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THE announcement of awards is rarely greeted with approval, even if as prestigious as the Magasaysay. So widespread is the penchant of politicians to grab ‘honours’ and of selection committees to be afflicted by political considerations, that most of us have come to view these announcements with some measure of scepticism, if not derision.

In honouring Joachim Arputham of the National Slum Dwellers Federation and Aruna Roy of the Mazdoor Kisan Shakti Sanghatan, the Magasaysay Foundation has not only hit upon a set of winners, it has, inadvertently or otherwise, made a crucial intervention in our public affairs and political discourse. It has also helped restore much needed faith in the somewhat discredited vocation of public service.

Joachim, the organisation he represents, alongwith the cognate bodies – SPARC (Society for the Promotion of Area Resources Centre) and Mahila Milan – showcase the creative energies of a strata that few pin any hope on: slum and pavement dwellers. Particularly for our urban middle classes and decision-makers, this strata is seen as a troubling pestilence with every problem afflicting our cities – unauthorised occupancy of public spaces, filth, crime, disease and an unwarranted drain on civic resources – traced to them. Little wonder, the proclivity to shove them around, bulldoze their shanties and deny them basic civic rights so often meets with approval.

Joachim and his compatriots have over the years managed to strike a different path and thus won grudging respect. More than successfully demand civic services, security of tenure and observance of due process and human rights, the NSDF-SPARC-Mahila Milan combine have used research based constructive oppositionism to work along with municipal authorities and other official bodies to locate land for housing, design shelter, and promote savings and enterprise among their constituents.

They have the largest data base on slum and pavement dwellers. Those wanting to introduce a measure of rationality in urban governance seek them out because they have both credibility and the trust of thousands to involve them in the planning process. If Mumbai today manages to ‘clear’ the land around the Central Railway track, so desperately needed for expansion, without resorting to coercive high-handedness, it will be because the NSDF et al. have shown them land for proper resettlement and worked hard at sensitizing policymakers to treat the urban poor with respect, as citizens. Urban affairs minister Jagmohan would do well to learn from this experience before embarking on his grandiose plans to beautify Delhi.

Aruna’s story, or rather the story of the MKSS, is equally full of worthwhile lessons. Not just for their ability to bring together an unusual constellation of citizens – from the rural poor to the urban middle classes – in successfully spearheading the struggle for the right to information as a basic right (the current session of Parliament will be discussing The Freedom of Information Bill) but equally in asserting that citizens have a right to be consulted and involved in decisions of expenditure that impinge on their everyday lives, incurred supposedly for their benefit.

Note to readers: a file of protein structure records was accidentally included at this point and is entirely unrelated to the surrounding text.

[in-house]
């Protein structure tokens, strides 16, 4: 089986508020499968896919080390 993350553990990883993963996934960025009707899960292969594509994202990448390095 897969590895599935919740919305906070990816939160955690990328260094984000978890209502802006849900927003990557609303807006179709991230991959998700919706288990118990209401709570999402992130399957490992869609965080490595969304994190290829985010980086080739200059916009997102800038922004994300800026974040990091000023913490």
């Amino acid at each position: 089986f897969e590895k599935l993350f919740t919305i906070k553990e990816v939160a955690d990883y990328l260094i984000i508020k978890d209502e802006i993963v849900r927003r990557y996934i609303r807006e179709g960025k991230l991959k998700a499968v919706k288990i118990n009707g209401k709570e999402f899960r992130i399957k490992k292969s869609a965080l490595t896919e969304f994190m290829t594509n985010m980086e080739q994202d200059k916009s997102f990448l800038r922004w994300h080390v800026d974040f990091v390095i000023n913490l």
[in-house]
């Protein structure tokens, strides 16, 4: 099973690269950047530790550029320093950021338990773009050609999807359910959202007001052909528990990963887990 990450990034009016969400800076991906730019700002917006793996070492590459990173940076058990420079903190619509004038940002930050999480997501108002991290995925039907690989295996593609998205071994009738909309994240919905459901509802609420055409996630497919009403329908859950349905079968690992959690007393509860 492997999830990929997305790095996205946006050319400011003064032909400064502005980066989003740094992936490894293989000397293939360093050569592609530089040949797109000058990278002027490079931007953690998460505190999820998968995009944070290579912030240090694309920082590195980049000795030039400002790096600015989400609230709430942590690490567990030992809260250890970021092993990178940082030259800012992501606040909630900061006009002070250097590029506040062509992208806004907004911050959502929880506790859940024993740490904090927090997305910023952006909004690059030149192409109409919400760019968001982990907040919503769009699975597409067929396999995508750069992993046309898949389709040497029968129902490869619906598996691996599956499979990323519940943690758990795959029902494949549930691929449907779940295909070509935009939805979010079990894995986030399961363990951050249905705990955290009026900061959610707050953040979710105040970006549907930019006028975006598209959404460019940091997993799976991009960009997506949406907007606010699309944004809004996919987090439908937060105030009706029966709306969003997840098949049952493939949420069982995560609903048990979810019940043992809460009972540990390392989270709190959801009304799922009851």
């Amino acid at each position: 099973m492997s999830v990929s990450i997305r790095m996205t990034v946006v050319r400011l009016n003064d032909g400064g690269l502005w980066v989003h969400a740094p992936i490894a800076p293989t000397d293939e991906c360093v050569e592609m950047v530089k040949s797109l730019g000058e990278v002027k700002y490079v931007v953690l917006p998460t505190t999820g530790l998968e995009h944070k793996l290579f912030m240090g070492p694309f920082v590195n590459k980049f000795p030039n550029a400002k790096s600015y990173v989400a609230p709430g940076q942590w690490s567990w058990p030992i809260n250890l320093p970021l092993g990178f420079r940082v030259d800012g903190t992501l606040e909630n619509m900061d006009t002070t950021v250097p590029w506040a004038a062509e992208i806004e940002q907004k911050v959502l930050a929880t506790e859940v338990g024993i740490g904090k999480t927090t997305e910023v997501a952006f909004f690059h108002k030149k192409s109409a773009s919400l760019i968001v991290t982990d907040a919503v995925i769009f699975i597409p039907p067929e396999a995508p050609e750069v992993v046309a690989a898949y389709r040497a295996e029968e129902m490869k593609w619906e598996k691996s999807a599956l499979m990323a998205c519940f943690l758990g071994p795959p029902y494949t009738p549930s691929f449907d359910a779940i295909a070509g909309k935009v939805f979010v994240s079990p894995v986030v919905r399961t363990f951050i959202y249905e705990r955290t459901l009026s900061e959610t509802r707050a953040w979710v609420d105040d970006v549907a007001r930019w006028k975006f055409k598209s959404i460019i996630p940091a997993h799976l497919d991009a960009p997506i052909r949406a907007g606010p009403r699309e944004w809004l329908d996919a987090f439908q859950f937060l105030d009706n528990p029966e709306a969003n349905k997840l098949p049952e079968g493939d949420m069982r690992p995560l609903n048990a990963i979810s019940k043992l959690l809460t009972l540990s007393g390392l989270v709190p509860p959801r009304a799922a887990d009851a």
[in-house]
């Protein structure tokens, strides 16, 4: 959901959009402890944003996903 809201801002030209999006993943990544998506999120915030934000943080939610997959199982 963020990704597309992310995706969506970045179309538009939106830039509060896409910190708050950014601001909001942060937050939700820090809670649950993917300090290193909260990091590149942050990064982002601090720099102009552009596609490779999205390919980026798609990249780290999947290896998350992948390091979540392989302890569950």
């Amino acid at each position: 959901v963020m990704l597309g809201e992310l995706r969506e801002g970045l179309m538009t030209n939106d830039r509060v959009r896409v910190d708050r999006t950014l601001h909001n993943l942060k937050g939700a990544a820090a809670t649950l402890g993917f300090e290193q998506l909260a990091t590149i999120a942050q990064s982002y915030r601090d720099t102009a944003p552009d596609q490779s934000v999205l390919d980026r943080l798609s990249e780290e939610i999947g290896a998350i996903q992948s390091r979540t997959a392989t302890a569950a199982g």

Starting from the small village of Devdungri in Rajasthan, Aruna and her associates, in particular Nikhil Dey and Shankar Singh, have helped spread the MKSS message and process to a wide range of groups across the country. The ire against corruption, more so in public bodies, is hardly new. And while there is talk about the anti-corruption bureau, the CVC, the CBI and the Ombudsman – these exercises are seen as at best affecting the upper strata. Never before had the struggle for transparency and accountability involved the common people. Even less had the poor any confidence that, once organised and armed with information, they could demand accountability from rulers, if not actively associate themselves in planing.

If in their tumultuous career, the NSDF and the MKSS have won over numerous individuals and organisations in their struggles, it is because more of us today realise that unless we shed our love for the sidelines and actively engage with the wider socio political processes, we will be fated to remain passive recipients of the activity of others. There is no shortage of self-proclaimed leaders with magic wands. What we lack is humility combined with enterprise, a desire to both learn and collaborate, to provide leadership without thrusting ourselves on others. Aruna (MKSS) and Joachim (NSDF) teach us that this is possible. And much as they might protest being mutated into icons, this ‘honour’ helps dispel widespread cynicism and defeatism, qualities that we could do without.

Harsh Sethi